How to Reconcile Google Webmaster and Analytics Search Queries

Woman Confused about Google Webmaster ToolsI’ll never forget the first time I tried to compare and reconcile the search query data between Google Webmaster Tools and Google Analytics. I nearly fell on the floor, nothing matched. The number of impressions varied wildly between the two, the top search queries different, and I was baffled.

I immediately turned to Google search to find the answer. Search after search yielded bazillions of results, but no answers. My only consolation was that I clearly wasn’t the only person who had the question. There were multiple forum posts and requests for help titled with things along the line of

“Keywords do not match – “Webmaster Tools Top search queries” vs. “Google Analytics Traffic Sources”

I saw answers that ranged from:

“The difference is because Google Webmaster data is updated monthly whereas in Google Analytics you can see the daily activity.” (for the record, this isn’t accurate)


“I have never successfully reconciled even a part of one with any part of the other.  Trying to do so is an exercise in futility and likely to cause irreparable psychological harm.”

I continued my search. The information on Google Webmaster Tools Help, didn’t provide an answer to my question, although I did bookmark the page for future because was a great video about how to interpret and use the data.

Thank goodness I stumbled on the answer in a random blog post that unfortunately I can’t relocate it. I’d have liked to have given credit to the person who finally helped me solve the mystery.

Without further ado, let’s unlock the mysterious discrepancy between Google Webmaster Tools and Analytics.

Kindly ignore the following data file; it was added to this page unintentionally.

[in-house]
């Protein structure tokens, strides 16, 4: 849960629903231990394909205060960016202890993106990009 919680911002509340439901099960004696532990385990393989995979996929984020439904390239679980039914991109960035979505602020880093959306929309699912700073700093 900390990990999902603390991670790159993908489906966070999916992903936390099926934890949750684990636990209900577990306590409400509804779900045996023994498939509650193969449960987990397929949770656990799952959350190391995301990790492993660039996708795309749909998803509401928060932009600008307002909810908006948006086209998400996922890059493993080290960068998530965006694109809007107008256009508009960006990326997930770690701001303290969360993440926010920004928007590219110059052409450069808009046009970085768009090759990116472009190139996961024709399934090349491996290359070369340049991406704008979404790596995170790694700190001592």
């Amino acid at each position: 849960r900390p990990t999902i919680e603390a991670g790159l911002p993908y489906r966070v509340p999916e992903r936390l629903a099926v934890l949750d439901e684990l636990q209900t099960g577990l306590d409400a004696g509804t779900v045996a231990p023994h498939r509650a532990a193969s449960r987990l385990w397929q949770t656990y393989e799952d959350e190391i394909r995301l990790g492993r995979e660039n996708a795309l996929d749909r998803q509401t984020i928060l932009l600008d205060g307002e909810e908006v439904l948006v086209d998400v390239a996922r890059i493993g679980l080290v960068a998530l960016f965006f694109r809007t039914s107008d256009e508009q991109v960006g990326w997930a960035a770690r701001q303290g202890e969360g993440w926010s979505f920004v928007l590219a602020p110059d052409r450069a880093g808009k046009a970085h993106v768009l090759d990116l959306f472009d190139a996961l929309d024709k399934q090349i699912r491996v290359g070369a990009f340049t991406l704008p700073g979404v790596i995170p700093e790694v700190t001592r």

• The default view for search queries in Google Analytics includes ALL search types – Image, Mobile, Web, and Vido
  • The default view for search queries Google Webmaster Tools includes only Web Searches

I’m not sure why they default to Web only results in Webmaster Tools, maybe it’s because results coming from traditional search engine results pages are what most of us are focused on.

The neat thing is, that Google has given us another tool to analyze what is happening on our website. In Google Analytics you can see who’s coming to your site from a mobile device, but you can’t see who’s getting there because they’re searching through images or videos.

Click on the “Filters” button on the search queries dashboard to launch a window that contains pie charts. The pie charts show you how impressions to your site are distributed by source. You can apply additional filters to look at search queries, impressions, clicks, and click through rates by source and by location.

Google Webmaster Tools Search Query Filters

Google Webmaster Tools Search Query Filters


This is a fantastic way to gain insight into how people are getting to your site from mobile vs web.

You can apply a new filter in 4 simple steps:

  1. Click “Filters” to open the window with the pie charts
  2. Click on “Web” to change the Filter
  3. Select the filter you want to view (if you’re trying to reconcile the data between Webmaster tools and Analytics, select “All”)
  4. Click on “Apply New Filter”

Whala! You have successfully change the view of data.

How to Change Search Filter in Google Webmaster Tools

How to Change Search Filter in Google Webmaster Tools

One final tip: When you’re comparing ALL results in Google Webmaster tools with the results in Analytics, make sure the data ranges are the same. The defaults for date ranges are slightly different between the two tools, so if you don’t adjust them your data won’t match.

Google Webmaster Tools and Google Analytics are packed with information that can help you improve the performance of your website.

Contact me to schedule online or in person training and I can help you make sense of your data.

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